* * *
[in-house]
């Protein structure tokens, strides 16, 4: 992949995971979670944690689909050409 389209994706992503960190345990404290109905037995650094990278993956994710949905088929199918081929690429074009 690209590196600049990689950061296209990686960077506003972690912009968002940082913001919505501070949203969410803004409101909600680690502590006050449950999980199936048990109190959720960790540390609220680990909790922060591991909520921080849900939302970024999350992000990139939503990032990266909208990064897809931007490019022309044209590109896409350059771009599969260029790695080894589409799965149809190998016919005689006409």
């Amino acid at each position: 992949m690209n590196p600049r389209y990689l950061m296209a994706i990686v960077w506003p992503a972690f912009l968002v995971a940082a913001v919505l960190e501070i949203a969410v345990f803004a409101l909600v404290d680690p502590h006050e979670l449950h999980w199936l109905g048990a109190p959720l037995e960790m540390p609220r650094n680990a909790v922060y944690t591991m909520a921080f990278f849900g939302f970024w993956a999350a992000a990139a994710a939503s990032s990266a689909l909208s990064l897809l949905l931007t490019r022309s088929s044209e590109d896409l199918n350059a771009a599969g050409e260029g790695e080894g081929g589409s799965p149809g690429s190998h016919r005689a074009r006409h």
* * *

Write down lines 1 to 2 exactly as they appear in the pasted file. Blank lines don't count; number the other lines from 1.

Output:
[in-house]
């Protein structure tokens, strides 16, 4: 992949995971979670944690689909050409 389209994706992503960190345990404290109905037995650094990278993956994710949905088929199918081929690429074009 690209590196600049990689950061296209990686960077506003972690912009968002940082913001919505501070949203969410803004409101909600680690502590006050449950999980199936048990109190959720960790540390609220680990909790922060591991909520921080849900939302970024999350992000990139939503990032990266909208990064897809931007490019022309044209590109896409350059771009599969260029790695080894589409799965149809190998016919005689006409």